Every so often, a spectacular hacking incident dominates international headlines. Whether itâ€™s a massive DDoS attack that paralyzes some of the largest websites in the world or the loss of millions of confidential customer records to identity thieves, these incidents regularly remind us digital computing is fraught with risks.
Crucial tips for securing your digital assets
The interesting thing is that the overwhelming majority of cybersecurity incidents are easily preventable as long as organizations adhere to certain basic security principles. The following are some useful tips to keep enterprises more digitally secure.
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1. Patch, Patch, and Patch Some More
The digital threat environment is constantly changing. New vulnerabilities are discovered each month. Itâ€™s impossible for any software maker, no matter how large and well-resourced, to build an application that will never require security updates.
Thatâ€™s why every major software maker, including established brands such as Microsoft, Oracle, Adobe, and Google, regularly releases security updates (or patches in tech lingo) to eliminate the most recently discovered vulnerabilities. Make sure all enterprise devices have their patches applied immediately they become available. Turn on automatic updates, so you do not have to remember to apply the patches manually.
2. Install Protective Software
Every software maker incorporates security controls in their application. This includes leading operating systems such as Windows, Mac OS, and Android. Such controls are meant to prevent unauthorized access and ensure the system isnâ€™t easily compromised. Nevertheless, the breadth and sophistication of threats are such that a third-party security application must ensure computer systems are secure.
This is where antivirus software comes in. They are built by companies that specialize in the identification and elimination of malware. Therefore, they have knowledge of security issues in a broader and deeper sense than operating system developers, for instance. Once you install an antivirus, ensure the virus definitions are regularly updated.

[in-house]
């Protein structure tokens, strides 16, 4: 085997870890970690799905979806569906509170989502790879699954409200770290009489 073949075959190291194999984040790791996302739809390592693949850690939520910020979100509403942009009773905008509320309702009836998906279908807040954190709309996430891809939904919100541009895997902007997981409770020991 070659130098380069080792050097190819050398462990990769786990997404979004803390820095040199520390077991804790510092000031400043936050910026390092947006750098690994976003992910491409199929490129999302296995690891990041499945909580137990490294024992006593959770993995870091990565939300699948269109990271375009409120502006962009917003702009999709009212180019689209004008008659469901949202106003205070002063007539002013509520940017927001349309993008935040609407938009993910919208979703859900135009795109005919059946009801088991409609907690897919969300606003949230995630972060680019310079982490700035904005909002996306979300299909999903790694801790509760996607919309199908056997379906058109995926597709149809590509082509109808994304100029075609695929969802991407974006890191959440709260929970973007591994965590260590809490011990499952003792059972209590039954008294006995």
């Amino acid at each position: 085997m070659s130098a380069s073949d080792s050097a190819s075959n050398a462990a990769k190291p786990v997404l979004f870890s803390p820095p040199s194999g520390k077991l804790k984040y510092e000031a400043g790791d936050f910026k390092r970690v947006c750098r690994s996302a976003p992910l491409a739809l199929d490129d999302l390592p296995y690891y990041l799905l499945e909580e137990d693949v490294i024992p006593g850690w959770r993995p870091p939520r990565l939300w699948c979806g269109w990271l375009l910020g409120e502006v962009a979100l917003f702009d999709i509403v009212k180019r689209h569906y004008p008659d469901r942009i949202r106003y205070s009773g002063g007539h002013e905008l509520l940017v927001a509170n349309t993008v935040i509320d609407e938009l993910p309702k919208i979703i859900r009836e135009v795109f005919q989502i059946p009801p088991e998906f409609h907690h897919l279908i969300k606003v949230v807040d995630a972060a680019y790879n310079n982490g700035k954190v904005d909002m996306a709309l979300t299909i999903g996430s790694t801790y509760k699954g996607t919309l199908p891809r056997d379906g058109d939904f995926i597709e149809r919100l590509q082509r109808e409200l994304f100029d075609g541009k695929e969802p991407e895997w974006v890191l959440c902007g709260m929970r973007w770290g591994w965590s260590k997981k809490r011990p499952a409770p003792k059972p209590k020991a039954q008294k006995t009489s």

3. Strong Passwords
Nearly every adult today has a password. Whether itâ€™s for logging into enterprise systems at work or signing into their personal email at home, passwords are a security necessity. Nevertheless, passwords arenâ€™t created equal. Some types of passwords are easier to break through intelligent guessing or a brute force attack.
A strong password is one that uses a combination of numbers, letters, and special characters. Passwords should never contain information someone can easily connect to the account owner, such as name, residential address, birthday, workplace, or profession. Also, avoid commonly used and default passwords such as â€˜password101â€™, â€˜guest101â€™, or â€˜user101â€™.
4. Physically Secure Devices
Itâ€™s all good to have complex passwords, patched systems, robust firewalls, and up-to-date antivirus. But all this can come to naught if your hardware isnâ€™t physically protected. Start with your most valuable technology assets, i.e., enterprise servers. Make sure only authorized personnel have access to your data center.
The best practice is to have a card or biometric access system that controls who enters the server room. This should be part of an enterprise-wide access control system that makes it difficult for anyone to take away an office computer without authorization. If there is a known or suspected cybersecurity incident, you could use tools such as log analysis with Loggly to scan the access system audit trails to identify who the suspects might be.
5. Backup Data
The enterprise technology environment is complex and comprises multiple moving parts. So despite your best efforts, expect the unexpected. Some events will be beyond your organizationâ€™s control and result from a third party’s actions. Brace for the worst by always backing up all your key data and systems.
Permanently lost data can cripple any business. You should back up your most critical enterprise systems in real-time and do so for the low and medium priority systems at the end of every day.
By incorporating these tips into your enterprise cybersecurity checklist, you can make your workplace safer.